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Tuesday, April 16, 2024

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Arts + CultureMoviesScreen Grabs: Hail international film, including African, Palestinian rarities

Screen Grabs: Hail international film, including African, Palestinian rarities

Plus: Homage to Italian soundtrack champ Ennio Morricone and Edward Yang's 'Taipei Stories'.

A number of variably long film series, retrospectives and festivals launching this week circumnavigate the globe—well, at least the continental parts of it. (The International Ocean Film Festival won’t dock here until mid-April.) The terrain encompassed sprawls from Taipei to Italia, through a roster of currently or formerly occupied lands, plus a stint in the collective bedroom … where there will not be much sleeping.

One talent whose work crossed numerous national boundaries is the subject of a tribute schedule at the 4-Star in SF this Fri/1 through March 14. “A Fistful of Music” pays homage to the incredible career of Ennio Morricone, a native of Rome who died there in 2020 at age 91. He was so prolific a composer of original film scores (over 400, excluding another hundred or so titles that recycled or excerpted older material) that some skeptical and/or jealous observers wondered whether he really did it all himself—or if, like some best-selling pulp novelists, he had unacknowledged support staff doing most of the labor. But Morricone was a unicorn, a compulsively inventive workaholic whose output and range seemed equally boundless.

The centerpiece of the 4-Star series, playing throughout, is the newish documentary Ennio, made by its subject’s frequent collaborator Giuseppe Tornatore (of Cinema Paradiso fame). A hefty 156 minutes long, it can still barely begin to convey the breadth of an extraordinary professional run. It tracks Morricone’s trajectory beginning with his participation in jazz bands (his father was also a trumpet player), veering into conservatory studies, then to arranging song for Italian variety TV shows and pop stars, before he was asked to compose his first feature soundtrack in 1961.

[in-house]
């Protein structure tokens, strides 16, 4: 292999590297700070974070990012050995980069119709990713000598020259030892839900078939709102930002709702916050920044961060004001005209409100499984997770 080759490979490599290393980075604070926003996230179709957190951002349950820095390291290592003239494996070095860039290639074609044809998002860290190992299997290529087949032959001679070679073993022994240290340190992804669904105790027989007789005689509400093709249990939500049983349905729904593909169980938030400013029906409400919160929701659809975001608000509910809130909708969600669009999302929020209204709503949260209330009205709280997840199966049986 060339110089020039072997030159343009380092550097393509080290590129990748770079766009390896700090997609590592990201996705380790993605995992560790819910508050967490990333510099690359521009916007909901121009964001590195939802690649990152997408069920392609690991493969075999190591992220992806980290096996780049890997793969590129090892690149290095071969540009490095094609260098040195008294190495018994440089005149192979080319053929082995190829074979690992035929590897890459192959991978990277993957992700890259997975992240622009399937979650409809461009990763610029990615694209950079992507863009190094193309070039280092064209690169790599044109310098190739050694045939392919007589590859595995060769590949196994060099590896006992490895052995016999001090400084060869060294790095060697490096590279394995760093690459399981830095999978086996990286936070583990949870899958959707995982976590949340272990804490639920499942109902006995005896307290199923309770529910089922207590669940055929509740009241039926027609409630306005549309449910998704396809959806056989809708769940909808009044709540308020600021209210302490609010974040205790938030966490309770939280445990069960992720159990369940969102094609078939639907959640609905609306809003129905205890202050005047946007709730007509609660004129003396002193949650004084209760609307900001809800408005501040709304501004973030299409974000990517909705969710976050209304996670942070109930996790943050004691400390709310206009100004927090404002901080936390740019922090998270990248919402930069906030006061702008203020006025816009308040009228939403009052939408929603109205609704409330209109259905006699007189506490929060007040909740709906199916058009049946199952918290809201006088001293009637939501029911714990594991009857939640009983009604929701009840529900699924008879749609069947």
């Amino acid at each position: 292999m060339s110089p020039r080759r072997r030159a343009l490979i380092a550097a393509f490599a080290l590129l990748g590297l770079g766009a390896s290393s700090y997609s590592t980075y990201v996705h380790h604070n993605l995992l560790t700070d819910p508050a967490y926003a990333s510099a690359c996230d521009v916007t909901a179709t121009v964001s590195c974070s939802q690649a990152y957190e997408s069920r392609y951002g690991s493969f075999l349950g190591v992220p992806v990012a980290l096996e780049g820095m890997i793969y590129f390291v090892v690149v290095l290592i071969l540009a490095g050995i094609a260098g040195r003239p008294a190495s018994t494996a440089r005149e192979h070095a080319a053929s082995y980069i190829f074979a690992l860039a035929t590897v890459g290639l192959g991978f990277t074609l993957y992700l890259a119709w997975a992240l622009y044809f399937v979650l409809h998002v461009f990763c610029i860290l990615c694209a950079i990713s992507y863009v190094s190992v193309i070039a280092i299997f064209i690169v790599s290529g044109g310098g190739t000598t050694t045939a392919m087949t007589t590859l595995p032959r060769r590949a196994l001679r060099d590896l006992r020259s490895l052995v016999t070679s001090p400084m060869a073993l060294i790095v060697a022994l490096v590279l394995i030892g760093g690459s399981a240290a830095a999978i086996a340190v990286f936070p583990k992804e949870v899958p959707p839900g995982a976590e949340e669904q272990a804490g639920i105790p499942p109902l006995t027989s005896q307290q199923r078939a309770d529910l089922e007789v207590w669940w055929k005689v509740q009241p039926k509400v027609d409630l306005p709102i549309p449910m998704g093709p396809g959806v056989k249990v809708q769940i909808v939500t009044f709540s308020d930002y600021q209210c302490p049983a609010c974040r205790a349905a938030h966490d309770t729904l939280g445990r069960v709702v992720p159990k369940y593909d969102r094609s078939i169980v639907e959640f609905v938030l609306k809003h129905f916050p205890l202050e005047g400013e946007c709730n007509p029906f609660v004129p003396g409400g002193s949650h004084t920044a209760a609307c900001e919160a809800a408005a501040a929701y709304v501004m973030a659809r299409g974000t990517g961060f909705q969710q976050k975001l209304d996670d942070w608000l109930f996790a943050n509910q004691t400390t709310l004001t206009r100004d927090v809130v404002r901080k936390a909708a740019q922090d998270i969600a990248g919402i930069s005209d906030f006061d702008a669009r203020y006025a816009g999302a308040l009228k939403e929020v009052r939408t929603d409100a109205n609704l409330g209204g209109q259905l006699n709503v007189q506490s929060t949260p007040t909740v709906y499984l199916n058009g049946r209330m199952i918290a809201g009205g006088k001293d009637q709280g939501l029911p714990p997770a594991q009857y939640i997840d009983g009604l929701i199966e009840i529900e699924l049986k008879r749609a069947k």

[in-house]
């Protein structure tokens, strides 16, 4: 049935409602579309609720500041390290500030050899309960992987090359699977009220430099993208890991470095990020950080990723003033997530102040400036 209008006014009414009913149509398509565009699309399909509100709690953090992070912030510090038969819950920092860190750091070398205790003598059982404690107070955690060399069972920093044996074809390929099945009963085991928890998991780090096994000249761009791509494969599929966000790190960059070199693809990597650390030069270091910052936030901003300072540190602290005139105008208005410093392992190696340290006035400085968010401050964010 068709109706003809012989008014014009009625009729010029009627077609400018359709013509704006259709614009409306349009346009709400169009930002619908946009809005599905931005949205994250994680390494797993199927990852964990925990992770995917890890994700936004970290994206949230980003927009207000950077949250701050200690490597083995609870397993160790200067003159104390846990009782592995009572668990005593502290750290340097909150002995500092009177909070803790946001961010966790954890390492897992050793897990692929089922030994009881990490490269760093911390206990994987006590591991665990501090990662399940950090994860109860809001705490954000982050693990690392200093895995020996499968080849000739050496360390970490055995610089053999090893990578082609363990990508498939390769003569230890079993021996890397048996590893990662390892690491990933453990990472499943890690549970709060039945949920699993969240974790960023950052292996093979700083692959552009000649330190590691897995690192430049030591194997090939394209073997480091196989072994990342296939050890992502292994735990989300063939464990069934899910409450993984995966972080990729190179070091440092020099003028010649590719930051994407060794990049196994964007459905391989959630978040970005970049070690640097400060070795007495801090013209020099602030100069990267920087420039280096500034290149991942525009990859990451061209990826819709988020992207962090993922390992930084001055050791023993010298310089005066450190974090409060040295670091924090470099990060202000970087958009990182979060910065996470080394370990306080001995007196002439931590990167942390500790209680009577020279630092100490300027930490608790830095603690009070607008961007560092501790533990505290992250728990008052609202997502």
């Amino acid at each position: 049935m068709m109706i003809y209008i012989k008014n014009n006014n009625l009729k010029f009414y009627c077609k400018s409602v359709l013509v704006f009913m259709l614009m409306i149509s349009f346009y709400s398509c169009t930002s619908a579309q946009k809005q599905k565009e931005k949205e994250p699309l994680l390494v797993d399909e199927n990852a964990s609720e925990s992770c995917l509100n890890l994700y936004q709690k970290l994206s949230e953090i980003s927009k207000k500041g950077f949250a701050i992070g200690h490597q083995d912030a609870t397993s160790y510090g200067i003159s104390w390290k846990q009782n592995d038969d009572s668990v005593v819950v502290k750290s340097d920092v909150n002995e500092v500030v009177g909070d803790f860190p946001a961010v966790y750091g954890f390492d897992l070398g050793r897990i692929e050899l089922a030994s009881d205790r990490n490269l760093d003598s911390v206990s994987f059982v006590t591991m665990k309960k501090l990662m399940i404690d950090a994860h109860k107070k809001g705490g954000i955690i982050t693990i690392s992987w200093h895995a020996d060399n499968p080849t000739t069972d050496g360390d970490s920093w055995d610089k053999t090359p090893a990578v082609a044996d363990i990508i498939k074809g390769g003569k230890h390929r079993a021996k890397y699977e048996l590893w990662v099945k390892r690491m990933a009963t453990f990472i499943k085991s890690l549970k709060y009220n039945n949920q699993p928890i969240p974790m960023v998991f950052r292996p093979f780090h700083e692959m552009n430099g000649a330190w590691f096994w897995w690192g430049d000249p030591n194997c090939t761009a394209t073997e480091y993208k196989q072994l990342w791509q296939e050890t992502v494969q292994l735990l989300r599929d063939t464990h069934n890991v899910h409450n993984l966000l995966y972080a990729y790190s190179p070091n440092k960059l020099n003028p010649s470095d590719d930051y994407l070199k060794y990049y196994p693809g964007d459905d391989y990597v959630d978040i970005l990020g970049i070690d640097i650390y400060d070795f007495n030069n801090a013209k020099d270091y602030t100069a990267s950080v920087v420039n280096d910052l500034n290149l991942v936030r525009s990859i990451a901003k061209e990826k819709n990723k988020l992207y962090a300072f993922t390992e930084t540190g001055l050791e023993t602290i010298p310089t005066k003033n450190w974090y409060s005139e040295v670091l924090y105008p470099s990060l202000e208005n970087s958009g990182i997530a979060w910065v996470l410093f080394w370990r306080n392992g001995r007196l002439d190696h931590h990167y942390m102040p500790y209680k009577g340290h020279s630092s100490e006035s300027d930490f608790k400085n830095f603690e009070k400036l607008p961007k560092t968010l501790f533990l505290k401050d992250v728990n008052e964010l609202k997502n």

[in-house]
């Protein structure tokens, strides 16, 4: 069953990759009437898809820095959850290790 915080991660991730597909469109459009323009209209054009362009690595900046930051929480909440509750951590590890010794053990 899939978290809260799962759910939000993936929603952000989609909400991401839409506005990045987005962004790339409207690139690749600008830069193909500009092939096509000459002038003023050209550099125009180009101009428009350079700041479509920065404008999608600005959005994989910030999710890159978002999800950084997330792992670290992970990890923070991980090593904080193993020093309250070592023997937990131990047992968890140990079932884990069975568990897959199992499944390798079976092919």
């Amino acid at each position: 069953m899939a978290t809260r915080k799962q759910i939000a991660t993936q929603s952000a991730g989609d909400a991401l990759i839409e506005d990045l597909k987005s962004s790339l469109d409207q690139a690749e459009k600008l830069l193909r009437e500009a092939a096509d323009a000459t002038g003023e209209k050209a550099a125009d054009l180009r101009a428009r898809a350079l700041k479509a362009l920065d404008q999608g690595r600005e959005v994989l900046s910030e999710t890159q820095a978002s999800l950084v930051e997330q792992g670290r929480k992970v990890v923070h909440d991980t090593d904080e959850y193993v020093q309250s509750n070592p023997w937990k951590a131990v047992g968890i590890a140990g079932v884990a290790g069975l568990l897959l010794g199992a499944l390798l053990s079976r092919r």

While those latter pursuits were looked down upon by the classical establishment—despite his also composing about one hundred concert pieces in that idiom—he greatly expanded the field of “movie music” by incorporating elements from the 20th century avant-garde. Such as dissonance, improvisation, found sounds, folk influences, and instrumentation from around the world, et al.

Even if you limit your purview to the most famous phases of his screen odyssey, the diversity of approach is extraordinary. He first leapt to unprecedented popularity via deathlessly cool scores devised for “spaghetti Westerns” by Sergio Leone and others, with their distinctive mixes of guitar, orchestra, wordless vocals, and whistling. Another new director, Dario Argento, pulled him into the realm of bloody and perverse giallo thrillers, his invention again helping define an emergent genre. Then there are the sumptuous themes he developed for epics like Sacco & Vanzetti1900 (not to be confused with The Legend of 1900, which he also scored), The Mission, and Once Upon a Time in America—music that in some cases remains more highly esteemed than the films themselves. Inevitably Hollywood came calling, even though he refused to learn English.

Shot before his demise, the documentary naturally shows Morricone on his best behavior, still driven and vigorous (we see him doing exercises on the floor). Still, the sometimes abrupt, dismissive way he discusses some professional interludes reveal a personality that demanded its own terms—and got them. (Rather than bending to directors’ wills, he seems to have frequently bent them to his will.)

Among those interviewed are collaborators (Bertolucci, Roland Joffe, Argento, Clint Eastwood etc.), fellow film composers (including Quincy Jones and Hans Zimmer), musicians he inspired (Springsteen, Pat Methany), and many more. If we never get much insight into why Lina Wertmuller might call him “A very peculiar man…crazy,” that judgment nonetheless seems credible enough as one extreme view on a complicated character.